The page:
European Commission - Press release
State aid: Commission opens in-depth investigation on Spanish compensation for digital terrestrial broadcasters to free digital dividend
Brussels, 25 April 2012 - The European Commission has opened an in-depth investigation to examine whether a Spanish plan to compensate digital terrestrial broadcasters for the extra costs of parallel broadcasting, while services are re-allocated to another frequency to free the digital dividend, is in line with EU state aid rules. The Commission will investigate in particular whether the measure is proportionate and necessary. At this stage, the Commission also has concerns that the measure may favour terrestrial broadcasters over other available technologies. The opening of an in-depth investigation gives interested parties the possibility to comment on the proposed measure and increases legal certainty for the beneficiaries of aid. It does not prejudge the outcome of the investigation. At the same time, the Commission has approved aid to enable certain households to continue receiving free-to-air channels after the reallocation of frequencies.
Commission Vice-President in charge of competition policy, Joaquín Almunia, said: "The liberation of the digital dividend creates tremendous opportunities for a better use of spectrum, but we have to make sure that those opportunities are available fairly in compliance with EU State aid rules."
In Spain, broadcasting services need to be relocated, to free band space for the provision of enhanced electronic communication services. To ensure a continuity of broadcasting services, Spain requires broadcasters to send simultaneously on both frequencies for a transitional period of 6-24 months, while citizens adapt their reception infrastructure. This triggers extra costs for the broadcasters concerned. Spain notified a plan to compensate broadcasters for these extra costs.
At this stage, the Commission has not enough information, to determine whether the measure is necessary and proportionate. Moreover, the Commission has concerns that the measure could favour terrestrial broadcasting to the detriment of other technologies, such as satellite transmission, in breach of the principle of technological neutrality, which prescribes an equal treatment of all transmission platforms, independently of the technology used. Indeed, Spain proposes to reallocate only to digital terrestrial frequencies, without considering alternative platforms, which would also be available and suitable to free the digital dividend.
Spain also notified a scheme to support multi-household buildings for investments necessary to maintain the reception of free-to-air TV channels after the reallocation of frequencies. The Commission found that support was available independently from the transmission platform or technologies used and complied with the principle of technological neutrality. The Commission has therefore approved the measure.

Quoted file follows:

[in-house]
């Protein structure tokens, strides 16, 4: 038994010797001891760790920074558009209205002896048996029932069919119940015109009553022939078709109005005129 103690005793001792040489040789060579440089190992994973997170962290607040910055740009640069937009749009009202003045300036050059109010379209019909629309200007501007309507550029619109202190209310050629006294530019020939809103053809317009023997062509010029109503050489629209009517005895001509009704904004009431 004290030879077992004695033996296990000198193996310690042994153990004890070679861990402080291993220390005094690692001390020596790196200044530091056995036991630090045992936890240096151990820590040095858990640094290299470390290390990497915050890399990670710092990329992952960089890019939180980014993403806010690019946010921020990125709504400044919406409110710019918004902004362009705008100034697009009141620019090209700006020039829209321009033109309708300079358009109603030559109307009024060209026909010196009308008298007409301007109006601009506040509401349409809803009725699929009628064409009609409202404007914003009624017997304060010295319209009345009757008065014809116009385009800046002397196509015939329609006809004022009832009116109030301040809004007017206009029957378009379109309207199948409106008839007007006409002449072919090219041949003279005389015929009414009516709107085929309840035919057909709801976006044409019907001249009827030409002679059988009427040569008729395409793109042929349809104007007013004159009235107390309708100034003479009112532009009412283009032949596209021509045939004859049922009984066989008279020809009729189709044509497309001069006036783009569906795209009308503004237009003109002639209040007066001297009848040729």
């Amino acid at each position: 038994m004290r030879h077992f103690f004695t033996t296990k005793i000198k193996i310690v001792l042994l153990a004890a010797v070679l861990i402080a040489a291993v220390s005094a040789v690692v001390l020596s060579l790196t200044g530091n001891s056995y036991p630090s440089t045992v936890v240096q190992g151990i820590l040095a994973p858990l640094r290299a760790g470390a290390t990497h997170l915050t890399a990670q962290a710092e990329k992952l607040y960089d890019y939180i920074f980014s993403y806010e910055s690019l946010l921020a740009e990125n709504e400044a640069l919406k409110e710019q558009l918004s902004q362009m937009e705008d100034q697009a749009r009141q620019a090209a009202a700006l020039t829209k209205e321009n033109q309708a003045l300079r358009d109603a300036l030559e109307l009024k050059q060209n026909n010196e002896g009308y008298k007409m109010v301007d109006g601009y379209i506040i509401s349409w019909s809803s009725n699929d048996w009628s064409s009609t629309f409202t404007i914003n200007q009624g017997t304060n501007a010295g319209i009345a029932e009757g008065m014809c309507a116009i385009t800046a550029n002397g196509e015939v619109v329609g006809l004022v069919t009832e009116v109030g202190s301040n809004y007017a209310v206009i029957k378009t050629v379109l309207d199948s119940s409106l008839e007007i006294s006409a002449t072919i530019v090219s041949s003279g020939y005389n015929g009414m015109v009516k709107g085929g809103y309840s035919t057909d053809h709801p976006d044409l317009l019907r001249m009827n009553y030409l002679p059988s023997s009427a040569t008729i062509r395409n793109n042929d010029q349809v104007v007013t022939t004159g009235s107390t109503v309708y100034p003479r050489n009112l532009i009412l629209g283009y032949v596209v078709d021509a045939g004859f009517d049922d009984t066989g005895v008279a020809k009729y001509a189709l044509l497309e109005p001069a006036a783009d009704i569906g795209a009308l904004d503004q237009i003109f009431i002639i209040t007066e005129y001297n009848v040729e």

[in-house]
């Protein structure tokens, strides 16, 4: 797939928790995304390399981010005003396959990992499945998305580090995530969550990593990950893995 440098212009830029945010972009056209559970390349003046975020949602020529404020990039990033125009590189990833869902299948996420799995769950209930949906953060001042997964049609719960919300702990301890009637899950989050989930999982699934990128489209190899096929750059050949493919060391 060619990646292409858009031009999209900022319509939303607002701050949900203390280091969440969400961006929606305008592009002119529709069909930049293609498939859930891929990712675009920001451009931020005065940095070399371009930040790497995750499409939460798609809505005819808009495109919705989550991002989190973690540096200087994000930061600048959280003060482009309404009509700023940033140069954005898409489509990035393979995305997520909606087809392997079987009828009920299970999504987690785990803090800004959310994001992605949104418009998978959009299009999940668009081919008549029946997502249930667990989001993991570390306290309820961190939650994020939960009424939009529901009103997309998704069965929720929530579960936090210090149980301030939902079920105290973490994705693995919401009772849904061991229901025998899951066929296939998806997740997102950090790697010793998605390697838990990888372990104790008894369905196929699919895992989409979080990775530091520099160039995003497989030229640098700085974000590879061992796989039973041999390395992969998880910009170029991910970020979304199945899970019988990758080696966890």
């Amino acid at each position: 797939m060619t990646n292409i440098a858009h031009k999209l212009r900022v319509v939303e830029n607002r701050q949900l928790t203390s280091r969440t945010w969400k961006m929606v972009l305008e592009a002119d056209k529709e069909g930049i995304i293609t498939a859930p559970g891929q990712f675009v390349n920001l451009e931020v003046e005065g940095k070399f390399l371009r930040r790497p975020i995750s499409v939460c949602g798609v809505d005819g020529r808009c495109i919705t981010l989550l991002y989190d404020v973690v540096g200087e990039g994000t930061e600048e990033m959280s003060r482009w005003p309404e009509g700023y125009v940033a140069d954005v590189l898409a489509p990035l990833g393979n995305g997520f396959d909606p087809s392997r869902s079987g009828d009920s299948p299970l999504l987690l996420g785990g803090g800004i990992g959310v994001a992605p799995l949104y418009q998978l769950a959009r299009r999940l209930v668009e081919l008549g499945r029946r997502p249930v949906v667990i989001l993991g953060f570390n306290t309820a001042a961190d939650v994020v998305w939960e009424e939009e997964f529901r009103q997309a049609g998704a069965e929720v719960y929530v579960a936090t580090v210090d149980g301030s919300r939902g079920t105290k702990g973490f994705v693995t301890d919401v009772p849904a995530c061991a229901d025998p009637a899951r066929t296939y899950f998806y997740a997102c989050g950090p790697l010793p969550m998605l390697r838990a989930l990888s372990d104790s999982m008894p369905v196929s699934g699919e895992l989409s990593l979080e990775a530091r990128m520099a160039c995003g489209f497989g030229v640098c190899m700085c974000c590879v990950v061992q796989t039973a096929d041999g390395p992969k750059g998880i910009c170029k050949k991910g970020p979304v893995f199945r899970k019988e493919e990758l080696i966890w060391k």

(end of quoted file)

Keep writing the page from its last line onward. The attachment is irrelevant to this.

The broadcasting sector has undergone in the past years major changes as a result of the introduction of digital technologies. The switch from analogue to digital broadcasting led to a more efficient use of radio frequencies and resulted in a partial release of radio frequency spectrum, the so-called “digital dividend”. The 790-862 MHz band ("800 MHz band") is particularly useful for electronic communication services due to inherent abilities to travel long distances and penetrate into buildings. The Commission fully supports the use of the digital dividend for providing advanced electronic communication services, which will foster innovation and growth in Europe. However, reaping the dividend requires making the 800 MHz band available for electronic communication services simultaneously by all Member States in the shortest possible timeframe (before 2015). To this end, countries where this band is used for other services, for example for broadcasting, like in Spain, have to reallocate these services to another frequency. To ensure the continuity of access to television services, Spain required broadcasters to broadcast simultaneously on both frequencies while citizens readjust their television sets (in average for 18 months). This triggers additional costs for the broadcasters concerned.
In past cases concerning the switch from analogue to digital broadcasting, the Commission has underlined the necessity to respect the principle of technological neutrality, which means that the State intervention does not discriminate against certain technologies and / or certain competitors. This has been confirmed by the EU General Court in its rulings on Mediaset (case T-177/07) and Berlin-Brandenburg (case T-21/06, see MEMO/11/605). In its Berlin Brandenburg decision of November 2005, the Commission gave indications on how the digital switchover could be supported without breaching the state aid rules (see IP/05/1394). Similar rules should apply for the liberation of the digital dividend. The onus is however on the Member State to demonstrate that the aid is well tailored, limited to the necessary amount and does not unduly distort competition.
The non-confidential version of the decision will be made available under the case number SA.32619 in the State Aid Register on the DG Competition website once any confidentiality issues have been resolved. New publications of state aid decisions on the internet and in the Official Journal are listed in the State Aid Weekly e-News..